After he sang the 9-11 chorus to the jury and wrapped Antuna in mom, apple pie and the flag, McQuade threw the meatball: if we didn’t stop Krayeske, and he had hurt the governor, what you be saying about us now?
The day after, we can say we should have said: What if the police arrested everyone on the parade route? But I won't. I have no regrets. I fought hard. You can't beat City Hall, not when they rig the game from the get-go.
Yet there can be no honor in a victory tainted with mistruths, half-truths and document destruction and corruption. If that is what it takes to win, then I am fine with losing. In a rigged game, triumph must not be respected.
For more than four years, I wondered how the people charged with defending the indefensible – with defending police state tactics - go to sleep at night. How do they reconcile it with defending the Constitution? But they did. Anything in the name of government service, right?
I have to take solace in what occurred moments after the trial ended. I shook hands with Defendant Antuna. I looked him straight in the eye. I told him both he and I know what he did on January 3, 2007 was wrong, and that you can’t throw people in jail for no reason.
He recoiled, like Frankenstein popping both bolts out the side of his neck. He wanted to say something, but McQuade stepped in between us.
Sure the jury had spoken, but I don’t believe the verdict was just or fair, not when juror number three had to be woken up twice during the trial. Many wise people have told me if you want justice, don’t look for it in a court.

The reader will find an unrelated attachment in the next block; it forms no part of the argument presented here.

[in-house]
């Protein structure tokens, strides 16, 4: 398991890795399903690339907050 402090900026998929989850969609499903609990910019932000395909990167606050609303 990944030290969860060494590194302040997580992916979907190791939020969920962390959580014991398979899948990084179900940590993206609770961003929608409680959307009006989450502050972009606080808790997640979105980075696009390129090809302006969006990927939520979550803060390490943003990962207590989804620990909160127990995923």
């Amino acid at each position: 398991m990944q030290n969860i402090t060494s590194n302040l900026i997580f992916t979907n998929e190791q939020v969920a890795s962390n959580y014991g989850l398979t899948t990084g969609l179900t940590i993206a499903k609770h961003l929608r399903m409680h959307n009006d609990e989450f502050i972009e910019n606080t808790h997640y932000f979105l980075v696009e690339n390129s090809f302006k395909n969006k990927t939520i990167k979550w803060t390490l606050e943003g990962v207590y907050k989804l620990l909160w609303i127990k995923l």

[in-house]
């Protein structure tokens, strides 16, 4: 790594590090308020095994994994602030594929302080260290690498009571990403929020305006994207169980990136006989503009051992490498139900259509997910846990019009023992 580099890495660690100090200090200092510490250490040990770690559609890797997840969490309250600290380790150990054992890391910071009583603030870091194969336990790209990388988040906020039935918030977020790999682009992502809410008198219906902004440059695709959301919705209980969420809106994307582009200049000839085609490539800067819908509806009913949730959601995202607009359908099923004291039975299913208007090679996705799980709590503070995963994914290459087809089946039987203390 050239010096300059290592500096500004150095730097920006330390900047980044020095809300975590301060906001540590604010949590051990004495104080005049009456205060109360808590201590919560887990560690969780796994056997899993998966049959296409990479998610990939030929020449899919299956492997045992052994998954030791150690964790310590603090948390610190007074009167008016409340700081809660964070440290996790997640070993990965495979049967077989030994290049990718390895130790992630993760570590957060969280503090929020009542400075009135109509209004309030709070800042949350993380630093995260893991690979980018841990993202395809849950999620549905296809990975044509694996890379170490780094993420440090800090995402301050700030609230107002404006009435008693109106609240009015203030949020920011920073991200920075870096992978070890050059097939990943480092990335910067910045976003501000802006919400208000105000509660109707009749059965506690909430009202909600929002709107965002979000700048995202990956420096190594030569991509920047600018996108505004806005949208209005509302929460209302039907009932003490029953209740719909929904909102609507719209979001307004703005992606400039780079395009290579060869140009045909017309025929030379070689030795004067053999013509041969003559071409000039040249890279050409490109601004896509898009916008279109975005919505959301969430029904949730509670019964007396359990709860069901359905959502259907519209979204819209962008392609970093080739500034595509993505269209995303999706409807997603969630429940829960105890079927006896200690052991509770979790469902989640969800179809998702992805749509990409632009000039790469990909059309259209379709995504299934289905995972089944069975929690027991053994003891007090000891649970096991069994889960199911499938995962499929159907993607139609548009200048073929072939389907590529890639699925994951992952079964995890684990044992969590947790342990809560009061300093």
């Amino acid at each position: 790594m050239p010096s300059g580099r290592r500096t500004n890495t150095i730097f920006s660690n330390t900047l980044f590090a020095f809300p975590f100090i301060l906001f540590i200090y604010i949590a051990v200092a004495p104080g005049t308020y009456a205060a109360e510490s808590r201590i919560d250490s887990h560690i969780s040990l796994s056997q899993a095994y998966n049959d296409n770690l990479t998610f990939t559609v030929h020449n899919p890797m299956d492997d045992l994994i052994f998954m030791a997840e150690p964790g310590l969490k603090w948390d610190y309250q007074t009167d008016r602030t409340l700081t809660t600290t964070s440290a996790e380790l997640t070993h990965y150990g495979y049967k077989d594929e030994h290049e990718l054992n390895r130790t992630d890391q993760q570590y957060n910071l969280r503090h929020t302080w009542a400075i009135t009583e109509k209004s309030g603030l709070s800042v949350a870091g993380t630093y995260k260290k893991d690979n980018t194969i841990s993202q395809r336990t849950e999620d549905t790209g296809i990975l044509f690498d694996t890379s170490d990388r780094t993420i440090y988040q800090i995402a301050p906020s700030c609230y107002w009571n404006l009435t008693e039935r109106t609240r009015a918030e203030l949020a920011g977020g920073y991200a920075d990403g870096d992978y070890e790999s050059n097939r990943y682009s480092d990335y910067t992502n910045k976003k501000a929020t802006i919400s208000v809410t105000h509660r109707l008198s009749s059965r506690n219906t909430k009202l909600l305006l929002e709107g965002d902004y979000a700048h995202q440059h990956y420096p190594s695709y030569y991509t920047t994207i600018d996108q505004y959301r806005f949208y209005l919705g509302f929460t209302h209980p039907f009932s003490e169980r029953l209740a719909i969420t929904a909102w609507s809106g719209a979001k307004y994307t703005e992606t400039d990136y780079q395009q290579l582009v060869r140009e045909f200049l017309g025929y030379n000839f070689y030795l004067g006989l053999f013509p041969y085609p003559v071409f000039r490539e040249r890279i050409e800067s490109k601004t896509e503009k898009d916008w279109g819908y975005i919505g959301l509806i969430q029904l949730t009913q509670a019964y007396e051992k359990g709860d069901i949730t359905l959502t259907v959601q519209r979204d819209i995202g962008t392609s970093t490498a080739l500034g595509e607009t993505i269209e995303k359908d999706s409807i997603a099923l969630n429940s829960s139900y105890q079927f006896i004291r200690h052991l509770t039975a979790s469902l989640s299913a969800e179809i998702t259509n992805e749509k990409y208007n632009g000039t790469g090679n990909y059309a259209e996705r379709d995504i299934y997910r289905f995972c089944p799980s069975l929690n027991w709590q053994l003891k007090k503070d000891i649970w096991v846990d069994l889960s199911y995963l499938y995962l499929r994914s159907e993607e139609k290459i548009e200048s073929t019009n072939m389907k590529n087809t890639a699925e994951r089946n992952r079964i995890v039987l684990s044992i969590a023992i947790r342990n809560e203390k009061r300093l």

I figure that the lawyers who tried the Dred Scott case in 1857 never in their lifetimes saw justice for the freed slave seeking citizenship. The lawyers who tried Plessy v. Ferguson, the case that Constitutionalized segregation in 1896, never saw justice either.
This was a bitter pill. Maybe the silver lining is that thousands of people now understand cops lie and get away with it. We have to be concerned about what happens next, though.
Figure that Defendant Antuna went back to HPD headquarters on Jennings Road and told all his buddies behind the blue line that he got away with that parade arrest of that rotten hippie kid. Chief Darryl Roberts will no doubt tell other chiefs across the state what a jury is willing to accept. And what will cops do next?
This is bad for democracy. This is bad for the next person who seeks to protest and is targeted by police. This is bad for free speech. I wish the narrative was different, but it appears this police state is the country some Americans want.